Why We’re Used to Some Outrage at Network Redesigns

Here are some things that happen whenever a big bus network redesign is first proposed to the public. They are happening in the Dublin network redesign process right now, but to some degree they’ve happened on every project I’ve done over my 25-year career.

  • People assume that the plan is more final than it is, so they feel they need to gather forces in angry meetings and attack us, when in fact we want their detailed comments so we can address them.
  • We consult the public about the plan and they tell us, as we’re consulting them, that we’re not consulting them. (This is an understandable consequence of the previous point; people assume they’re being told when in fact they’re being asked.)
  • People say that while we’ve consulted some people, we haven’t consulted everyone in the right way.  (This is an understandable complaint, and often a valid one, but we will always get it no matter how much consultation is done. People rely on so many different information sources, and need things explained in so many different ways, that reaching everyone the right way is a potentially infinite task.)
  • Some people hear only that “there won’t be a Route 54” and begin holding rallies to “Save the 54,” without knowing or caring what service is proposed to replace the 54.  (Sometimes we’re just changing the number!)
  • Media headlines often inflame this confusion, with headlines about bus lines being “scrapped”.
  • People attack the whole plan because one local detail isn’t right.  (Many of the details that people are outraged about in Dublin are fixable, now that we have heard about them.  That’s why we’re consulting you about it now, to help us get the details right!)
  • Unions representing bus drivers, understandably seen as experts in some circles, will often put out their own messages tied to their own interests.
  • People attack the consultant.  (It’s not the first time my tiny 10-person firm has been called “corporate.”)
  • Some sympathetic person explains to me that people in their city or country are just crazy in some way, and I assure them that no, this is what happens everywhere, from Russia to the US to New Zealand, when a proposed network redesign comes out.  Because what everyone is doing is completely understandable in their situation.

Here, for example, is a deep dive into a current network redesign in Canberra, Australia (which I helped lay the groundwork for years ago).  You will see all of the themes I’ve listed.

What’s happened next, in all my projects, is that we collected the comments and fixed what was fixable, which turned out to include most of the details that had most inflamed people.  In most cases that addressed enough concerns that the plan moved forward and was a success.  It solved the problems it was meant to solve, and once people got used to it many of them discovered that it wasn’t as bad as they thought.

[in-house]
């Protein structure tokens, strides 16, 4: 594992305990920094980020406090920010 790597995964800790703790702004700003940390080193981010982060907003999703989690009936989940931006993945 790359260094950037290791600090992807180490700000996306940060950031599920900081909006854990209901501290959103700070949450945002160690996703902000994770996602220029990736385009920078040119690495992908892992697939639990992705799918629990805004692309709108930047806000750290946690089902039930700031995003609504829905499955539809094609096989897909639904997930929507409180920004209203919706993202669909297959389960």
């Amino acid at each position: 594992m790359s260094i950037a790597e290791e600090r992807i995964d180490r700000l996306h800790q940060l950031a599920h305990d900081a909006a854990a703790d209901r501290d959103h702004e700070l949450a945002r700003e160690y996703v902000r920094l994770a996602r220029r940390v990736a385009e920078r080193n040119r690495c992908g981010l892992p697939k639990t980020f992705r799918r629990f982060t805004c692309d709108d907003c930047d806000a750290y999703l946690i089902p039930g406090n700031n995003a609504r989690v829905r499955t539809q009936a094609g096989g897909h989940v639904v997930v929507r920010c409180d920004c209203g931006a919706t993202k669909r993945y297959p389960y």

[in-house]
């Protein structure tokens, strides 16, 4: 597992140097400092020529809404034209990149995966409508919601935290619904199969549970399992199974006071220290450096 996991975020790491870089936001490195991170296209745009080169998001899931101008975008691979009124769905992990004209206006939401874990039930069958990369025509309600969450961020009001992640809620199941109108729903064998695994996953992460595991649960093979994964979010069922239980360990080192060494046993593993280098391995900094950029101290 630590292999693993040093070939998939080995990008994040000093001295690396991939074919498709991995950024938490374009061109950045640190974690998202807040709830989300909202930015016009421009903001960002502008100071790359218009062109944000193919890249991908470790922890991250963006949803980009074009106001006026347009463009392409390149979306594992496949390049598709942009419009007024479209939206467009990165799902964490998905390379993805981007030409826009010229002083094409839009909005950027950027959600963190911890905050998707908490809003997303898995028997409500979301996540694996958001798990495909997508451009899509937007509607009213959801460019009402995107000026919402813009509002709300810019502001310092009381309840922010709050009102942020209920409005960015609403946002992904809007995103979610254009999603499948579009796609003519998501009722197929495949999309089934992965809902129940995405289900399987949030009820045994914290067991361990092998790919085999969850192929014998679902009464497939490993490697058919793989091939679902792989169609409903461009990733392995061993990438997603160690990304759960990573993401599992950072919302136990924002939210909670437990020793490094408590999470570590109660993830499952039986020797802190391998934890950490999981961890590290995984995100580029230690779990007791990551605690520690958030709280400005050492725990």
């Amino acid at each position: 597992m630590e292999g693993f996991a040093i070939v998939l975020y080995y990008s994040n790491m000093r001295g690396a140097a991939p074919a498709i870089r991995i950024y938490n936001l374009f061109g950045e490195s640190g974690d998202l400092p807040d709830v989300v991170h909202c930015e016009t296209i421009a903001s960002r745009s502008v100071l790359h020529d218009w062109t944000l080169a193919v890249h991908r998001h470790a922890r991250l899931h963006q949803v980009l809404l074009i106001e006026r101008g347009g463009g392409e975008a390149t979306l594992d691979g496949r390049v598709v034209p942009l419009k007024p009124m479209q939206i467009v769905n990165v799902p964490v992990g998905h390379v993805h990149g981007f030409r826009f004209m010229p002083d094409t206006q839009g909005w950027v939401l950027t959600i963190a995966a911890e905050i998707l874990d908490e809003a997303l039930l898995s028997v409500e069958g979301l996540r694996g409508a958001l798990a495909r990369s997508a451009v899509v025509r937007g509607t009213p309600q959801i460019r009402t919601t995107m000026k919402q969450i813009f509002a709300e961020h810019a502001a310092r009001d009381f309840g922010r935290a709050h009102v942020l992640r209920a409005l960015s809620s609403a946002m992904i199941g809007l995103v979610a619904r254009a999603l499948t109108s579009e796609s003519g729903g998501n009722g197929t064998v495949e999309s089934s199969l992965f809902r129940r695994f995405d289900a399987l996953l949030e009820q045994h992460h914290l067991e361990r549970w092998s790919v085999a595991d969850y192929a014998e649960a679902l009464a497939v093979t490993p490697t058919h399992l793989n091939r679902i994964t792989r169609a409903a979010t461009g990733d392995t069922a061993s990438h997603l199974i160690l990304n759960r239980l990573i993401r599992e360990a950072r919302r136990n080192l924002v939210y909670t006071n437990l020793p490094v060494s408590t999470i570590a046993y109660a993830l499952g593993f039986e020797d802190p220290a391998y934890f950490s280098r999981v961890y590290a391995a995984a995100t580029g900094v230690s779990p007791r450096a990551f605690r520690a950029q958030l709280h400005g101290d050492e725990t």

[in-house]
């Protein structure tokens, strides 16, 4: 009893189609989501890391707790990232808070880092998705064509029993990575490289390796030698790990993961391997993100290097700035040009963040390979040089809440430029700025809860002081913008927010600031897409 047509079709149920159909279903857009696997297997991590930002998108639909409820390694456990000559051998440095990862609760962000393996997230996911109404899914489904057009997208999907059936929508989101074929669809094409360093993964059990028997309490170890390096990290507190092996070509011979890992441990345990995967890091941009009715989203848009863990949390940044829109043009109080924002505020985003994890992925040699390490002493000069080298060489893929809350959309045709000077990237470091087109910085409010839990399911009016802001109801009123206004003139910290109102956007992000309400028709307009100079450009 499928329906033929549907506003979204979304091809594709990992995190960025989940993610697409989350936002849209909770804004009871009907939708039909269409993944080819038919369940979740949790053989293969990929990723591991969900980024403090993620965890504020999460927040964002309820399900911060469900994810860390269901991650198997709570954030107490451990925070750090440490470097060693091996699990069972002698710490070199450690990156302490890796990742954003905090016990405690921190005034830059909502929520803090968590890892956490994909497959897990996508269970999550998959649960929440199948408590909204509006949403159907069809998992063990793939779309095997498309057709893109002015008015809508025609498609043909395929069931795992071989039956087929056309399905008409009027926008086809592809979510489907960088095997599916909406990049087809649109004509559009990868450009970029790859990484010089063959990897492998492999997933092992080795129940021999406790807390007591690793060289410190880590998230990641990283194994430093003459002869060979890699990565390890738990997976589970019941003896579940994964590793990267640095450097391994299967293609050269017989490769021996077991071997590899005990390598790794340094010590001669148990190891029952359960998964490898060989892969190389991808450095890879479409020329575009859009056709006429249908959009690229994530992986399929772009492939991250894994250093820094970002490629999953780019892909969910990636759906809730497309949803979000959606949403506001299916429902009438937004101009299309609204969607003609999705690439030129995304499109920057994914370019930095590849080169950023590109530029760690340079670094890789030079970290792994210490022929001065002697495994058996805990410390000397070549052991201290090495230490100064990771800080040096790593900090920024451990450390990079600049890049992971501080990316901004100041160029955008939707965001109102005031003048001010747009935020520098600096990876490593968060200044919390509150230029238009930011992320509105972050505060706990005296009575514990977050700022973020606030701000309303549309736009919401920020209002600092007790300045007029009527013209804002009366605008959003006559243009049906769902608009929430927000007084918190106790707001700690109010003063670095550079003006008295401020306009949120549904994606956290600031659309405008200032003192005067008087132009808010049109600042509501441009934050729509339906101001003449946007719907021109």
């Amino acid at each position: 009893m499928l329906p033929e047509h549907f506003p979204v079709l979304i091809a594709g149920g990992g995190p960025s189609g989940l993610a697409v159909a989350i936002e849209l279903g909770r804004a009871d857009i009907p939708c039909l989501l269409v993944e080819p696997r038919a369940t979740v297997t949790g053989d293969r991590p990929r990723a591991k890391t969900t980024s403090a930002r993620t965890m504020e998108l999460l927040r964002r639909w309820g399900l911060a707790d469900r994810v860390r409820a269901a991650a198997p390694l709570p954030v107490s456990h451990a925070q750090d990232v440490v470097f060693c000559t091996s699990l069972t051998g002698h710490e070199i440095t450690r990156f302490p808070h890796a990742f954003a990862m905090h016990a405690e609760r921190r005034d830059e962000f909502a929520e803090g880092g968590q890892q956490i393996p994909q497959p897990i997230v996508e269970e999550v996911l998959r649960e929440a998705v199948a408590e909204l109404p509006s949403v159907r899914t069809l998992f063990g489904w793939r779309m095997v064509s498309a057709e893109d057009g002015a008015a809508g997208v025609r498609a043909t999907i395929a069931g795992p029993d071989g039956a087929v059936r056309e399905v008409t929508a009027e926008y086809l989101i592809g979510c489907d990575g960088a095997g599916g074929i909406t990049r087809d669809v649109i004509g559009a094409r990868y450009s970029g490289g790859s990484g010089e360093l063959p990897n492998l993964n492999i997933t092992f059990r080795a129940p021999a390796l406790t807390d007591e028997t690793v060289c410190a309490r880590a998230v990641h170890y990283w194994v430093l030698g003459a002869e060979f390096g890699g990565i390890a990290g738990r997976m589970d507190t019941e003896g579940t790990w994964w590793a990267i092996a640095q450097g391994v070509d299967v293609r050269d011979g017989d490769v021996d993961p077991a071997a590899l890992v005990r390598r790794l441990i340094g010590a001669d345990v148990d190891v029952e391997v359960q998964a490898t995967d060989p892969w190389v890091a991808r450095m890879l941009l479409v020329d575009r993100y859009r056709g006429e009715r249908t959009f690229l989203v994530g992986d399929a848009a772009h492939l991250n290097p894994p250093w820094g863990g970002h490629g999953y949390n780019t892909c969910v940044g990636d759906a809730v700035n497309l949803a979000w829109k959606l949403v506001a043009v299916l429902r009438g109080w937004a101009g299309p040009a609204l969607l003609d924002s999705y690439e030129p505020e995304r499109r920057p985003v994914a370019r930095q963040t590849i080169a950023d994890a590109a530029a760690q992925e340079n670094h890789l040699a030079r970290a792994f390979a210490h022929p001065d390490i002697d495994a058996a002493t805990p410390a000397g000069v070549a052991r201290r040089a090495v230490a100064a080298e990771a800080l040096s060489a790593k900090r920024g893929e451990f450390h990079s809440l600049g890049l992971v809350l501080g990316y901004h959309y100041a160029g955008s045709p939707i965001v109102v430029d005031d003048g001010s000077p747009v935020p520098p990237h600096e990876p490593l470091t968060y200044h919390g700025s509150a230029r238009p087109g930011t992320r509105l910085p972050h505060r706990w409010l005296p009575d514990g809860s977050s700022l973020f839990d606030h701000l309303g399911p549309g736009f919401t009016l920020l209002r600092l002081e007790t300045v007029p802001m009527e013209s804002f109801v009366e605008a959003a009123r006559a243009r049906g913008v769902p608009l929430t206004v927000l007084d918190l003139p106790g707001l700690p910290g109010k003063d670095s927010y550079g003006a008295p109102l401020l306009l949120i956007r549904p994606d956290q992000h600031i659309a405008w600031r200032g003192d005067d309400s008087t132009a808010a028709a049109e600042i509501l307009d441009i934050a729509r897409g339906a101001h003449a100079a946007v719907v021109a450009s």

That doesn’t always happen, though. Sometimes elected leaders panic at this point and stop the plan, leaving all of the existing problems in place.

For me, there’s a reason to be happy about all the controversy:  It means people care.  The least controversial projects I’ve done were in very car-oriented places where few people (and no powerful people) cared what the buses did.  I would much rather be dealing with controversy.

The key thing is not to panic when we hear outrage at this stage of the process.  While was it was especially inflamed by misinformation in Dublin’s case, it’s a normal phase in the conversation.

And again, that doesn’t mean we’re not listening. The whole point is that we are listening, so we can make the plan better.

[Note: I will be mostly away from the internet, until the 20th August.]

Canberra: Good Planning Can Lead to More Service

A decade ago, I was part of a team developing a Strategic Public Transport[1] Network Plan for Australia’s national capital, Canberra.  It gave rise to this thinkpiece about long term public transport planning in general.

A key idea was to have a citywide network of Rapid buses, with widely spaced stops.  Our most ambitious map (below, click to enlarge) imagined four of them, shown in red, though only the two longest ones were to be implemented anytime in the near future.  We also proposed a local frequent network (orange) covering most of the city.